Why I Still Love Apple

The tech giant’s share prices have gotten pummeled lately, but its business still has staying power.

I have a bad case of technophobia. So when I needed a new cell phone recently, I really didn’t want to buy one online. I prefer to buy in-store, where a twentysomething salesperson can perform the technical magic required to get the new phone working and transfer the data from the old phone. But the line to see a salesperson at the store was so long that I decided to order a new iPhone X on the internet and give home setup a try.

After the phone arrived, I left it in the box for a few days while I mustered the courage to struggle with the activation instructions. When I finally opened the package, however, I found that the directions were delightfully short. The step I was most worried about—transferring my data from one phone to the other—was so easy it made me an Apple customer for life.

The instructions simply said to put the old phone and the new phone near each other. That apparently allowed them to talk among themselves. When I picked up my new iPhone five minutes later, it knew how to reach my mother, had the photos and text messages that I wanted to save, and allowed me to flip back and forth to my multiple e-mail accounts. It was magic.

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A huge drop. This story is my way of explaining why I don’t panic when Apple shares (AAPL) get beaten to a pulp, as they have lately. Apple is the largest holding in the Practical Investing portfolio by far, accounting for about 16% of the portfolio’s total value. A few months ago, my 362 shares were worth more than $84,000. Today, they’re worth just under $61,000.

The company’s earnings report triggered the sharp decline. Although earnings were exceptional, Apple also said that it would stop reporting how many iPhones are sold each quarter. Analysts speculated that the firm’s growth had cratered, which would make its shares overpriced. The stock plunged from $221 per share to $168.

When so much wealth is riding on one stock, shouldn’t I do something? I don’t think so, for several reasons.

First, I love owning stock in companies that make the products I buy. It allows me to evaluate sales and profits from a customer’s perspective, which in Apple’s case keeps me bullish. Largely because of intuitive features that enable Luddites like me to thrive in the Apple ecosystem, I own nearly every product Apple makes.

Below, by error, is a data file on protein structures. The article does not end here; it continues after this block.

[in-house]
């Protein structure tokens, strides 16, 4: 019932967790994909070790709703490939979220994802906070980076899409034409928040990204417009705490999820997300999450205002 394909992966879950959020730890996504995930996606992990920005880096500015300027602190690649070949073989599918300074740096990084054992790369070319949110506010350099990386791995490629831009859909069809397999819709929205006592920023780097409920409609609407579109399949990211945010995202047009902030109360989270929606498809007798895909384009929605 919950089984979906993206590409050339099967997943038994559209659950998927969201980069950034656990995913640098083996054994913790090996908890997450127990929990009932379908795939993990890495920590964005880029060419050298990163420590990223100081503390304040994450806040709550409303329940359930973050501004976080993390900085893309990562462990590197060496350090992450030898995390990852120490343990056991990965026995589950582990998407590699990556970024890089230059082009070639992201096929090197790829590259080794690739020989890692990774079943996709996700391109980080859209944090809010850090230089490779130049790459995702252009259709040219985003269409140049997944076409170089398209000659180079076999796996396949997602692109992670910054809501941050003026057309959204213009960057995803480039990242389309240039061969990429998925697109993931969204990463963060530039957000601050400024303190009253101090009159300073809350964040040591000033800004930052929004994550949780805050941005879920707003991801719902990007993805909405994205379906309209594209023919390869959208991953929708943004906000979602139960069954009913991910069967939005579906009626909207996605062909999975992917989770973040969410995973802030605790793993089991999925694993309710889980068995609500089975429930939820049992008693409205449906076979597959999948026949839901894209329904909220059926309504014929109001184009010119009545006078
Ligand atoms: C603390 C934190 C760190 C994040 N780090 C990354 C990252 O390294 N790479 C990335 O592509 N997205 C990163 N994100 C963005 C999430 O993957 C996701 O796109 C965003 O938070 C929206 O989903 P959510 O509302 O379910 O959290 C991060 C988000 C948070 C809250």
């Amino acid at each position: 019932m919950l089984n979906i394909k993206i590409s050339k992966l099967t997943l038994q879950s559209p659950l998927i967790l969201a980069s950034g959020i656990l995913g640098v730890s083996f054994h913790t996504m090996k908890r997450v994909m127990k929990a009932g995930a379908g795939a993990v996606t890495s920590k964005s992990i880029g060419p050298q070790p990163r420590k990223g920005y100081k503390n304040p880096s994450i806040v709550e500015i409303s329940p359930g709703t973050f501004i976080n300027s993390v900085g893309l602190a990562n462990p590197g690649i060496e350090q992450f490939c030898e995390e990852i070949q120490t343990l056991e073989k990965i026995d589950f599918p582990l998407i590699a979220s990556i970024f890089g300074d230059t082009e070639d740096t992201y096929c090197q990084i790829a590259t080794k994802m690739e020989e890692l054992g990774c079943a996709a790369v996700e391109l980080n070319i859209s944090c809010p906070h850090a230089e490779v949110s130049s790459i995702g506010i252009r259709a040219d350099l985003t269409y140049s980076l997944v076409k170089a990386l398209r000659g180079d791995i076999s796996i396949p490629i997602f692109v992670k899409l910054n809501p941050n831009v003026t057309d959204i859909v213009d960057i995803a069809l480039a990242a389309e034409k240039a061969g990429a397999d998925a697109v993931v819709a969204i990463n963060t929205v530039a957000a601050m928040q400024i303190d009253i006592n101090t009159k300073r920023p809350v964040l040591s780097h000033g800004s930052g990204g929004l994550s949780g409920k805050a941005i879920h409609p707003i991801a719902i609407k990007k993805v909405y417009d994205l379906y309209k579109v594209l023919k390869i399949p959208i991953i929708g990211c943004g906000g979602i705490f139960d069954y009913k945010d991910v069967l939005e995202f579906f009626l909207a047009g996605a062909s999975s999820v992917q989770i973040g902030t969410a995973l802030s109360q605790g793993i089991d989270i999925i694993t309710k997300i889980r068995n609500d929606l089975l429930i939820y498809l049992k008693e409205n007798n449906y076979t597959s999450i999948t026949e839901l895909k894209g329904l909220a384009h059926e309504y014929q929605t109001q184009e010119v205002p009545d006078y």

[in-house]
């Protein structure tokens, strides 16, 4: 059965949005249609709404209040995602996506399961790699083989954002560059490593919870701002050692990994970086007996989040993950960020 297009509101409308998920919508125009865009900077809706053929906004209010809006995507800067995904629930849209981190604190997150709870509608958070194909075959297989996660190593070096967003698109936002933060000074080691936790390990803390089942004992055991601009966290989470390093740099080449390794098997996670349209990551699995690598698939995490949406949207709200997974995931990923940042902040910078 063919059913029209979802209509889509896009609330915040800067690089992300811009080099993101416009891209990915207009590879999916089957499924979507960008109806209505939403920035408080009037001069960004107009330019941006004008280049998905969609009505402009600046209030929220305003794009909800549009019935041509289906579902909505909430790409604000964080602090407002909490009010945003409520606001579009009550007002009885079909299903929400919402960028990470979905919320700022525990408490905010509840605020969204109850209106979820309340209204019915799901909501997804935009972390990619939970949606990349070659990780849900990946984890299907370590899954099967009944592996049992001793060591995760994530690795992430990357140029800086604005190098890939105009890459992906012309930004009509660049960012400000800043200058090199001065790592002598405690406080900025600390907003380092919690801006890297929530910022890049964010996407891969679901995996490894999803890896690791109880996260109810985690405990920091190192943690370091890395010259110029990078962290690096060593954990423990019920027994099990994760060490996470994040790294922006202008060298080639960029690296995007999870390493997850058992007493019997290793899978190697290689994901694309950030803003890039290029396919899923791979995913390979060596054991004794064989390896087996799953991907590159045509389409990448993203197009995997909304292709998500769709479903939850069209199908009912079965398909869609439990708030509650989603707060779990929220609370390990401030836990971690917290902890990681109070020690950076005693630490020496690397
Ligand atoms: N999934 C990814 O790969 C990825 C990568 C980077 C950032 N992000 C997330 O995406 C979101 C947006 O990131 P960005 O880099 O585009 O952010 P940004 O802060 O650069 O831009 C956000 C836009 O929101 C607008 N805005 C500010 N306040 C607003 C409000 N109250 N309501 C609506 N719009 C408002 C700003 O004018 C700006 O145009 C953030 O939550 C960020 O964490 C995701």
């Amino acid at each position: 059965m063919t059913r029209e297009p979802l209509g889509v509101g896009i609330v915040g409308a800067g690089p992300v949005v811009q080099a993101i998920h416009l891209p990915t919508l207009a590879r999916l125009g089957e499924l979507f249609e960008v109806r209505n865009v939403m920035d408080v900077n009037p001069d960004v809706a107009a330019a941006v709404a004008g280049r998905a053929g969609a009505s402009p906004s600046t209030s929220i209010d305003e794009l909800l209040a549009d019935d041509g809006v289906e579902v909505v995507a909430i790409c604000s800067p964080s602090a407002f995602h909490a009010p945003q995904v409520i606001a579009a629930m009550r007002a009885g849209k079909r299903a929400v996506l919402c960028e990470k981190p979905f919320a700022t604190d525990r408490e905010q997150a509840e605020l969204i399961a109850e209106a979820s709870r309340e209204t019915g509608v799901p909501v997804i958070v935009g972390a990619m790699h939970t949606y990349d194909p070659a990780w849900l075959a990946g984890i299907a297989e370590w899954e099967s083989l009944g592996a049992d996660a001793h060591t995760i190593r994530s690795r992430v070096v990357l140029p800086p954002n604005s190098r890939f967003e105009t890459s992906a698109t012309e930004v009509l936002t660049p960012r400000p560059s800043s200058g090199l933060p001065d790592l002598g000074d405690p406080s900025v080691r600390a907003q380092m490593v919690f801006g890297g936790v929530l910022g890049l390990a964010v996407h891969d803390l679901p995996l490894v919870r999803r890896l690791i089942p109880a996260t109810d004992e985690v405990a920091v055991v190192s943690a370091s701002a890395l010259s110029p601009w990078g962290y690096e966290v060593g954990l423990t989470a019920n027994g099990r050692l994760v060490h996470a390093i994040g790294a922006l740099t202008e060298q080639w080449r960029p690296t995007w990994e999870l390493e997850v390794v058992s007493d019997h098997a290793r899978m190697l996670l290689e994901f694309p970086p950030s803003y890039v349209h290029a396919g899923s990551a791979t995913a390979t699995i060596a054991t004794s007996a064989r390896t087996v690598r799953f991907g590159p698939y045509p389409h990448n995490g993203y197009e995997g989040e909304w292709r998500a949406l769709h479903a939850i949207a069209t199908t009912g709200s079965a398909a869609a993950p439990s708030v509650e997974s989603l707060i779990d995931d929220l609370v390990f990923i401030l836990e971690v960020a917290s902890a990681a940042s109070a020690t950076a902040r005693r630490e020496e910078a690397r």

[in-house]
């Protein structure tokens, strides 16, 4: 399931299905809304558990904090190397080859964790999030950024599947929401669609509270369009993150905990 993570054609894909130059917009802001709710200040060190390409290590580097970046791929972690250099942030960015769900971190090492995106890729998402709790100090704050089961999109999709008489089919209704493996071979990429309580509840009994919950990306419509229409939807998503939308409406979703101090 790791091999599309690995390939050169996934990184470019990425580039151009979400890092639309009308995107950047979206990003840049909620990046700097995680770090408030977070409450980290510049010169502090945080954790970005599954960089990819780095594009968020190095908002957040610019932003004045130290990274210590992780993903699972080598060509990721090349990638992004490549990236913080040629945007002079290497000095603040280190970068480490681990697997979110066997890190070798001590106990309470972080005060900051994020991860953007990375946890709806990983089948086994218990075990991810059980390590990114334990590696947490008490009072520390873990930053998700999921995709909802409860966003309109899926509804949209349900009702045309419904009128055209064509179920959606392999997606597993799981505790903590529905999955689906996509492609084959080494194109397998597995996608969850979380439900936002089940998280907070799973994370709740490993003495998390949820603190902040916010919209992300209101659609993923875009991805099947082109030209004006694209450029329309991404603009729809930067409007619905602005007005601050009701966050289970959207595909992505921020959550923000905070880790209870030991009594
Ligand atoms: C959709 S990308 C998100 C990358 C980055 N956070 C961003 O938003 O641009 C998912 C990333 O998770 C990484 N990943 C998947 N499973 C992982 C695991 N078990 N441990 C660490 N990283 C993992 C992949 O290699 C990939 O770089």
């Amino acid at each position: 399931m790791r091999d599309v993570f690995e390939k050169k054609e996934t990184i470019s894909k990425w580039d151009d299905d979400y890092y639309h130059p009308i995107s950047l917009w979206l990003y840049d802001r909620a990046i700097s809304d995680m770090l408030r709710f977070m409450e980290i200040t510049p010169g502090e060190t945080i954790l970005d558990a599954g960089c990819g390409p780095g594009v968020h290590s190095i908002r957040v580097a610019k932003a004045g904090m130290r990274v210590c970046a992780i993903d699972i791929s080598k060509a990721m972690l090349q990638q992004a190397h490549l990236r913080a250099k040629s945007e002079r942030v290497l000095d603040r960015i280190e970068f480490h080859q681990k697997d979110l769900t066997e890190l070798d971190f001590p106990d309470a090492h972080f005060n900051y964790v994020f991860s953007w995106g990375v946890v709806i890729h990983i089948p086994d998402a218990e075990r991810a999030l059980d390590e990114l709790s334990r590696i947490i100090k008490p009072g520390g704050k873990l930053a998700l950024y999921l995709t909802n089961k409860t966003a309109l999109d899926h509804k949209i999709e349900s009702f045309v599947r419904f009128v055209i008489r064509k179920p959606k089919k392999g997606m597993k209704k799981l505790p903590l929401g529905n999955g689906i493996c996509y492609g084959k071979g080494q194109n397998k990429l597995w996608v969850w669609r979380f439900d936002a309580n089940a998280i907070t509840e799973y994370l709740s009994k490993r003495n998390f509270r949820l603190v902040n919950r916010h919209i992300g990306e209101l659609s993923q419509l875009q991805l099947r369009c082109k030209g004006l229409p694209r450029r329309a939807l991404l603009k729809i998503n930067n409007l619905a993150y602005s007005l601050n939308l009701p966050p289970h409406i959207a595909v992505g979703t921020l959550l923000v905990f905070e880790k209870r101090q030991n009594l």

Second, although I’m mildly interested in what analysts have to say, my interests are not well served by reacting to their frequent changes of opinion. After all, if I sell a stock in a taxable portfolio, I must pay taxes on the gains. Then I have to find a stock to buy that’s more attractive than the one I sold. That’s tough to do.

To be sure, Apple is probably not going to grow as fast as it has in the past. For the fiscal year that ended September 30, the company reported that sales rose 16%, to $265.6 billion, and profits soared 23%, to $59.5 billion. Maintaining that pace given Apple’s size is practically impossible. Still, analysts expect the firm’s profits to rise 12% in fiscal 2019 and 11% the following year.

At a recent price of $168 per share, the stock is selling for a reasonable 13 times projected earnings, and paying $2.92 per share in dividends, for a yield of 1.7%. That keeps Apple solidly in my comfort range. (I like to buy stocks when their price-earnings multiple is less than the sum of the firm’s projected earnings growth rate plus dividend yield.) If I didn’t already own so much of the stock, I’d be tempted to buy more.

I know stock prices are going to swing based on Wall Street’s mood. But I believe that over the long haul—which is what I am investing for—stock prices reflect the underlying value of the company and its products. I see no reason to believe that Apple is less valuable than it was a few months ago.

Kathy Kristof
Contributing Editor, Kiplinger's Personal Finance
Kristof, editor of SideHusl.com, is an award-winning financial journalist, who writes regularly for Kiplinger's Personal Finance and CBS MoneyWatch. She's the author of Investing 101, Taming the Tuition Tiger and Kathy Kristof's Complete Book of Dollars and Sense. But perhaps her biggest claim to fame is that she was once a Jeopardy question: Kathy Kristof replaced what famous personal finance columnist, who died in 1991? Answer: Sylvia Porter.